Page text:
Build a Leopold Bench and Table
Build this fresh, serene version of the famous Aldo Leopold bench and matching table. This project requires basic woodworking skills, a few tools, and a helper to complete the assembly. All pieces of the project should be painted with two or three coats of self-priming paint and allowed to dry before stenciling. Let the pieces dry overnight before assembling. It's still a cinch to complete both the bench and table in a weekend!
How to Make a Leopold Bench and Table
What you'll need:
- 8 foot length -- 2x6
- 10 foot length -- 2x8
- 10 foot length -- 2x10
- 6 -- 3/8x3-1⁄2-inch carriage bolts
- 6 -- 3/8-inch washers
- 6 -- 3/8-inch nuts
- 20 -- #14x3-1⁄2-inch wood screws
- 2 sets of sawhorses
- Tape measure
- Straightedge ruler
- Eye and ear protection
- Adjustable bar clamps: 2 -- 24-inch, and 3 -- 12-inch
- Circular saw
- 100-grit sanding block or sponge
- Light blue self-priming exterior paint
- Dark blue spray paint
- Fresh ferns and foliage
- Power drill
- 3/8-inch spade or straight bit, 1/8-inch straight bit
- Screwdriver bits to fit wood screws and carriage bolts
- 9/16-inch wrench or adjustable wrench
Download and print the bench and table plan and take it to the lumberyard. For easy transport, have the lumberyard cut each board in two pieces as follows: cut the 2x6 and 2x8 exactly in half, and cut the 2x10 at 4 feet 11-1⁄2 inches from one end. Lay the boards across the sawhorses and mark all the cut lines according to the plan. Label each piece.
Don your eye and ear protection. Secure the boards to the sawhorses with the clamps before making cuts. After all the pieces are cut, review how they overlap and join, and mark the fronts and backs of each. Use the sanding block to smooth cut edges and to remove splinters and roughness. Reserve all scraps for use in Step 6.
Apply two or three coats of self-priming exterior paint according to package directions, making sure to cover all cut edges, especially the feet of the bench and table.
While the final coat of paint is drying, press ferns and foliage between sheets of newspaper on a hard, flat surface. Lay a spare board or several books on the top sheet of newspaper to flatten and smooth the leaves. Press leaves for two to three hours.
To spray paint the leaf stencils, choose a work area that is well ventilated but out of the wind. Lay the bench back, bench seat, and tabletop pieces face up in that order, from top to bottom, next to each other. Lift the pressed leaves from the newsprint and arrange them across all three pieces. Holding the spray can about 24 inches above the leaves, spray in one-second bursts, covering the whole surface one section at a time. Adjust your height and angle to avoid blowing the leaves away. Perfection is not the goal here -- you're creating a dappled light and shadow effect. Let paint dry, then discard the leaves.
Working on the ground or a flat area, position one long leg board with one short leg board. Support the pieces with wood scraps to allow space for the clamps and to keep leg pieces lined up properly. Clamp the legs together. Make sure the bottom edges of both leg boards are flush and even by lining them up against a spare board -- you want to make sure the legs will sit flat on the ground after assembly. Adjust as needed and clamp firmly. Pencil in the placement of three holes for the carriage bolts, each about 2 inches apart. Use the 3/8-inch bit to drill the holes. Keep the clamps in place and insert the carriage bolts so the nuts will attach on the inside, under the seat. Hammer the bolts through, then attach the washers and nuts, tightening with the wrench. Assemble the remaining leg pieces to create a mirror image of the first leg. Be sure the short leg boards are on the inside; they will support the seat.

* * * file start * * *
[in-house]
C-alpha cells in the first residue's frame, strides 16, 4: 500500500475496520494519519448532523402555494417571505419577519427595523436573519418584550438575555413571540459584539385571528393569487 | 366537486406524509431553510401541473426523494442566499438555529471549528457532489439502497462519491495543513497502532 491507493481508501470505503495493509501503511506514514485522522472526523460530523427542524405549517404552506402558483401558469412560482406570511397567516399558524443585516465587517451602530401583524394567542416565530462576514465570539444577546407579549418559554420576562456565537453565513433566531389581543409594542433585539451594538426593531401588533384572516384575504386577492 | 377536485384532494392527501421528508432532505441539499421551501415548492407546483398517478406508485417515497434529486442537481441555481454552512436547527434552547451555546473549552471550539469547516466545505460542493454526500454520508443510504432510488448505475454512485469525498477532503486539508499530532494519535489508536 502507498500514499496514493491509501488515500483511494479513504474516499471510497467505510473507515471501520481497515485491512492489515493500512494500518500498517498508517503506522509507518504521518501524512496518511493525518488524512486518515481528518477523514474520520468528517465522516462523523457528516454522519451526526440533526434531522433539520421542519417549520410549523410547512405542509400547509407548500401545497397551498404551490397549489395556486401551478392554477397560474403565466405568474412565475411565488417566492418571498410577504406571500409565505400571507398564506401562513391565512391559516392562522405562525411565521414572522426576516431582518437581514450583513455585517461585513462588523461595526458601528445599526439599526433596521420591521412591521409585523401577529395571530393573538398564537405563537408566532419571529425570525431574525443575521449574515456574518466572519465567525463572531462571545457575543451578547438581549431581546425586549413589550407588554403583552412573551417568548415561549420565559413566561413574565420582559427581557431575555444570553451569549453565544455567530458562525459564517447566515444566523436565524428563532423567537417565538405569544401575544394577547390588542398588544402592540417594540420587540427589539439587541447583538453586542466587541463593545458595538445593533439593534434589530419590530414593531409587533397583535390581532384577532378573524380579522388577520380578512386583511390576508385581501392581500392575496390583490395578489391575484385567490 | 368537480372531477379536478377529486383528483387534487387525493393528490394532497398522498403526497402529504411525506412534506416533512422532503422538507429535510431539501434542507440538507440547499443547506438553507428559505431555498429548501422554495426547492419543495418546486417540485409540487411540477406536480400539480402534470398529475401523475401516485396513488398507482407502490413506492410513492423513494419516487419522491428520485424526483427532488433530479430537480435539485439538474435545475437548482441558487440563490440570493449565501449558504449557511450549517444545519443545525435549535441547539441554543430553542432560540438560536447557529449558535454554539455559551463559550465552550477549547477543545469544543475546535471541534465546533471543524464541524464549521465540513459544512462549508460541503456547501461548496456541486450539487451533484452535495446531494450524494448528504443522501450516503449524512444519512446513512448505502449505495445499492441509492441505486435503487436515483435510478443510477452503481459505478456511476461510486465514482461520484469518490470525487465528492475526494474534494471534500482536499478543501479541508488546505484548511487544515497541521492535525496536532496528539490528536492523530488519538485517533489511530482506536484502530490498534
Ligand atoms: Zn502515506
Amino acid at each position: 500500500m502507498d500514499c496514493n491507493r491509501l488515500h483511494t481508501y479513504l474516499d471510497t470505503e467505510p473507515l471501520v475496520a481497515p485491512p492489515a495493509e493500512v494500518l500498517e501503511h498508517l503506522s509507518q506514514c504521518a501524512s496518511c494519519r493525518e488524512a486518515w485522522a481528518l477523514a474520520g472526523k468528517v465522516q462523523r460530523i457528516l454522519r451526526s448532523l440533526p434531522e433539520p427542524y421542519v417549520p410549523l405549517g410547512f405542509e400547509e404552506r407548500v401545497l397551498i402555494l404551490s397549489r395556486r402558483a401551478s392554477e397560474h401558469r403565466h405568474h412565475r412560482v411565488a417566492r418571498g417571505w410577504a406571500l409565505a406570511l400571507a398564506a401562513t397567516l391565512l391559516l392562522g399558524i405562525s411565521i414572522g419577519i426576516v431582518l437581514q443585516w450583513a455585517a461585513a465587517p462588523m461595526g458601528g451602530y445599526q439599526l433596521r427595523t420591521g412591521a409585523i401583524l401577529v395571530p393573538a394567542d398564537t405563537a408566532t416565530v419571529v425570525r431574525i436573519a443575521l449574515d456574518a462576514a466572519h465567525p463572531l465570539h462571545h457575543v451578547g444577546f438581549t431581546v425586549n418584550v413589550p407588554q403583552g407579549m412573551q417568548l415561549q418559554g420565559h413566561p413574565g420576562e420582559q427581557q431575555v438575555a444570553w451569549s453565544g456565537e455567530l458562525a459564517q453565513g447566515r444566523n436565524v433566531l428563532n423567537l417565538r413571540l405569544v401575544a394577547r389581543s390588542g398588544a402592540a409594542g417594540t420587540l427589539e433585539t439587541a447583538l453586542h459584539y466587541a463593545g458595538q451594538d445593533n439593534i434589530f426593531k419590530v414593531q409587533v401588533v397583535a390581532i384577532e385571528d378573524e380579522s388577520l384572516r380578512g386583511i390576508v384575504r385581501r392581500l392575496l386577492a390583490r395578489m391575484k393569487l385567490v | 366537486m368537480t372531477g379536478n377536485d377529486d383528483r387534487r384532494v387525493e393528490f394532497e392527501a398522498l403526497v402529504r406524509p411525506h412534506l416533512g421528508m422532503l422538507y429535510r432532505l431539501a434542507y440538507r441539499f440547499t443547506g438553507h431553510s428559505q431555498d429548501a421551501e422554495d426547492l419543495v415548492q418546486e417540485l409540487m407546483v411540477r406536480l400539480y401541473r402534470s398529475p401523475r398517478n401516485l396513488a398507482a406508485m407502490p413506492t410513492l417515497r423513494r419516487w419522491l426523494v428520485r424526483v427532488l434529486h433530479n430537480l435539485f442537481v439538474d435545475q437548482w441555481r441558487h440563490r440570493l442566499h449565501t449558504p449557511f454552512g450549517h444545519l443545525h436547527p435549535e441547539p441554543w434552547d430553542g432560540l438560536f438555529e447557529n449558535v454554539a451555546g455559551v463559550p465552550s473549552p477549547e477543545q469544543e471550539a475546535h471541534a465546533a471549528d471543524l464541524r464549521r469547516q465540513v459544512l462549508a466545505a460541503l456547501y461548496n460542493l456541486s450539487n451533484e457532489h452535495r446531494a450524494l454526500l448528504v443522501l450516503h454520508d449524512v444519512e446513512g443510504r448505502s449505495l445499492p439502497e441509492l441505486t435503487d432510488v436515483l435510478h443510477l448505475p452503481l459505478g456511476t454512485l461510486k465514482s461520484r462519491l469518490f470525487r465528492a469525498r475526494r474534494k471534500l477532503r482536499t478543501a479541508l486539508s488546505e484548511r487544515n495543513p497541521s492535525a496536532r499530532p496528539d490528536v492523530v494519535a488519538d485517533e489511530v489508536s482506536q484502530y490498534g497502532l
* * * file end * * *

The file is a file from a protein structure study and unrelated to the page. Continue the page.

Stand the two leg assemblies upright, then set the bench seat in place. Have a helper hold the pieces firmly while you drill three evenly spaced pilot holes with the 1/8-inch bit in one end of the seat and into the leg assembly. Be sure not to drill into the carriage bolts. Drive the wood screws in on that end, then repeat the procedure with the other end of the bench seat.
Tip: It's important to press the drill bit very firmly against the screwhead until the screw is driven in so the screwheads don't become stripped by the bit.
Carefully tip the bench forward. Attach the back by drilling two pilot holes, then drive in the wood screws. Return the bench to its upright position.
Measure and lightly pencil a centerline on both the inside and the outside of each table leg. Measure and mark the pilot hole placement at 1-1⁄2 inches from the top and at 4 inches from the top on the outside of each leg. Flip one leg onto its top, and put the table support piece in place on the inside of the leg, using the centerline as a guide. Have a helper hold the support in place while you drill pilot holes on the outside of the leg and into the support. Drive in the wood screws. Repeat with the other table leg. Return the table leg and support assembly to its upright position.
Place the tabletop on the table leg assembly. Line up the top so an even amount overhangs the legs at each end. Mark the center of each leg with a light pencil line across the tabletop, then make three evenly spaced marks for the pilot holes. Have your helper hold the tabletop firmly in place while you drill pilot holes in the marks you made on one end of the tabletop. Drive in the wood screws. Repeat at the other end. Carefully wipe or erase your pencil lines from the table legs and top. Touch up the screw heads with paint if desired.